Trucking along: Entrepreneur is focusing on green transportation trucks — and building up charging infrastructure they need

Spending about 15 years working for the same utility company provided a comfy income for Moises Luque, which made him feel good about a decision to move his family to New Jersey. A few months into the pandemic, he lost his job. And there was nothing comfortable about it.

Luque was done with being comfortable, anyways. His next move was to cash out his pension to buy trucks and build his own transportation company from the ground up. Now he’s all-in on making a name for himself as a leader in the state’s green economy.

A Supreme Green Team electric truck.

Luque doesn’t expect growing his company, Supreme Green Team, to be easy. And he might not be interested in it if it were.

About a year after the pandemic brought an abrupt end to his utility career, the New Jersey Economic Development Authority awarded Luque’s new business a grant that allowed it to purchase zero-emission commercial vehicles as part of the New Jersey Zero Emission Incentive Program.

“That completely changed the vision for my business,” Luque said. “I went from being a regular dirty diesel company to pivoting into a sustainable transportation company.”

The company has the vehicles — three of six all-electric trucks Luque ordered — and is already offering transportation services in New Jersey. But to make its operation more viable, his business is having to take a pit stop.

Early on, Luque came to recognize that there are not near enough charging stations along New Jersey thoroughfares for medium- and heavy-duty vehicles.

“So, what we want to build is charging station infrastructure, using 100% renewable energy, in New Jersey and beyond,” he said. “We want to use solar panels and battery storage so that we don’t have to depend on utilities having the capacity to supply the energy demand for these charging sites.”

The chargers that could keep trucks moving — categorized as class 3 chargers, a step above the type charging an EV in someone’s garage — require high voltages. And they come with a high price tag. Besides the cost of purchasing or leasing the land, Luque said an individual charging unit can be $30,000-plus.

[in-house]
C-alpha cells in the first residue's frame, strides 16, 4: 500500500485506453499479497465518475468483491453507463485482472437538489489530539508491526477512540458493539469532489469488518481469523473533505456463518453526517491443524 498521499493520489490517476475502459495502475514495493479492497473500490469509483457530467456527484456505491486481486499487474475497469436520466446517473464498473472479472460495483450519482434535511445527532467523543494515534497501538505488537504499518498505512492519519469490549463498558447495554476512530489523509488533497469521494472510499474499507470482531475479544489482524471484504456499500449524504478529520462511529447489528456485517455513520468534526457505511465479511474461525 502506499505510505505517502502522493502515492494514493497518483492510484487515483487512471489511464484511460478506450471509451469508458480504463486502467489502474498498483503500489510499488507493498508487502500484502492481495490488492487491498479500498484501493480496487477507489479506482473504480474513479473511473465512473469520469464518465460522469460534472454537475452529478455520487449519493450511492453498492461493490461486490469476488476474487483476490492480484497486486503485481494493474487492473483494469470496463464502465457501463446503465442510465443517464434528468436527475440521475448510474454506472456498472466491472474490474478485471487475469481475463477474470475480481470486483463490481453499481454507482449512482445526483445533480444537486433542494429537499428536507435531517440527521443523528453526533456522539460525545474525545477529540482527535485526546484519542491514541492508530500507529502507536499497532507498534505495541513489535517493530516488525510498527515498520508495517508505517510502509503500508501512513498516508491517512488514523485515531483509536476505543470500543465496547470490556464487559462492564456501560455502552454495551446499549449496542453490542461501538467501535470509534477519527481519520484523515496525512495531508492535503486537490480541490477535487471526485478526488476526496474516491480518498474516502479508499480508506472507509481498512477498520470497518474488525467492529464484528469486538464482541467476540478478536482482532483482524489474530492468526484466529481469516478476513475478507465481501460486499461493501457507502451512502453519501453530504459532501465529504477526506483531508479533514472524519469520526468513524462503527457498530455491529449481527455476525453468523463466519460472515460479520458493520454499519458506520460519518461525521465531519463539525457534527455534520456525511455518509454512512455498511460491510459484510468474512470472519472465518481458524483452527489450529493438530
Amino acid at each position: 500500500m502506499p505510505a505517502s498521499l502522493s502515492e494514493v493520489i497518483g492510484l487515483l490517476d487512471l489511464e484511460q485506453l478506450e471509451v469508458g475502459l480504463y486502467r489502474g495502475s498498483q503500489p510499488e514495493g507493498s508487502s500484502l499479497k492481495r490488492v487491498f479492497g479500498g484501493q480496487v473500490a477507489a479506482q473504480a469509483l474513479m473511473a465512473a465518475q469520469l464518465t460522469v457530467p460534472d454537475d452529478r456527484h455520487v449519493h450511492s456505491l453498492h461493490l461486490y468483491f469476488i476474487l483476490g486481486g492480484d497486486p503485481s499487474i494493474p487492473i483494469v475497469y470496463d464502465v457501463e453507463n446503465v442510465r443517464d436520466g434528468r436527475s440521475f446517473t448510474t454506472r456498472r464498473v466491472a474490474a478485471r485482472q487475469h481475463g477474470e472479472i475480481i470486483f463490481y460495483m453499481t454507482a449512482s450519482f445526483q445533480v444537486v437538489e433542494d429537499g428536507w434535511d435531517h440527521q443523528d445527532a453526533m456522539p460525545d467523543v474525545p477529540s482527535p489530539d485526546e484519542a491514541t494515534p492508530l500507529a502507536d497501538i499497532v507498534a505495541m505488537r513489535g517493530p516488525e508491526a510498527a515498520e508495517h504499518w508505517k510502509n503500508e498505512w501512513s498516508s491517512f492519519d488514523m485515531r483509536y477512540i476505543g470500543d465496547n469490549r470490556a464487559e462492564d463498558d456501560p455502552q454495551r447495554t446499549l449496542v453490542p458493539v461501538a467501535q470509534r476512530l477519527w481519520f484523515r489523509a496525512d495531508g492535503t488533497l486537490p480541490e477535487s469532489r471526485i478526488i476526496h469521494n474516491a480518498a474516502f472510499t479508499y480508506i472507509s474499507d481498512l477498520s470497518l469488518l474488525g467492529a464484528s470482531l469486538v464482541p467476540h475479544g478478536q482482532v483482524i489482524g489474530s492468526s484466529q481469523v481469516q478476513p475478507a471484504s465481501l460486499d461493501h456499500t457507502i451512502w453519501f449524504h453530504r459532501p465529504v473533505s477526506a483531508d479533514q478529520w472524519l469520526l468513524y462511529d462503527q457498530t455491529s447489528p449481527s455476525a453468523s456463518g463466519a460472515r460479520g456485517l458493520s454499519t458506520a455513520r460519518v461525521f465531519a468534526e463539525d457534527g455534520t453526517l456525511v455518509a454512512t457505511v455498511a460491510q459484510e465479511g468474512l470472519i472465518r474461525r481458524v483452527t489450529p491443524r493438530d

It’s not an inexpensive business to be in, generally, Luque will add. An electric freight truck runs at about $400,000.

“And that’s just one truck,” he said. “You just lost 90% of entrepreneurs if you’re telling them they have to come out of pocket with that much money.”

That’s where Luque appreciates the NJEDA’s grant program and the way it allowed his business to transition.

He’s hoping to see local governments do even more to help sustainability-oriented businesses get up and running. Because access to capital, despite the enthusiasm about environmental goals in the state, is a major road bump, he said.

That’s something he mentioned at a presentation by the New Jersey Council on the Green Economy, which has first lady Tammy Murphy as an honorary chair.

“I told them, ‘Everyone talks like it’s easy. Go green,’” he said. “They just don’t always understand what actually goes into being green, or building a sustainable company. It’s insanely expensive, especially for a minority-owned business like myself.”

Minority representation among businesses in the green sector? Close to zero, Luque said. He’s often the only Hispanic person in the room during sustainable business meetups.

Luque has targeted the Newark area for a large fleet charging hub, partly because he wants to provide a career path to that area’s diverse community. He added that he wants to be part of the solution to Newark’s youth suffering asthma and respiratory issues at a higher rate by helping curb pollution — given that 43% of emissions are attributed to transportation.

In its first full year of operation, Luque expects Supreme Green Team to reduce greenhouse gas emissions by 600 tons.

“Not too shabby for a small business,” he said.

The goal is to do even more, as more New Jersey businesses sign on to have his green fleet haul goods during the peak season. There’s a business argument for it, Luque said, in the tax credits businesses get for using the eco-friendly fleets.

Down the road, he sees the potential for having business owners charging their own electric heavy-duty vehicles at charging hubs he’s building; add to that a fleet of electric-powered vans; maybe even a publicly traded status.

“I know it’s going to happen,” he said. “It’s going to be innovative, and also very ambitious — but doable.”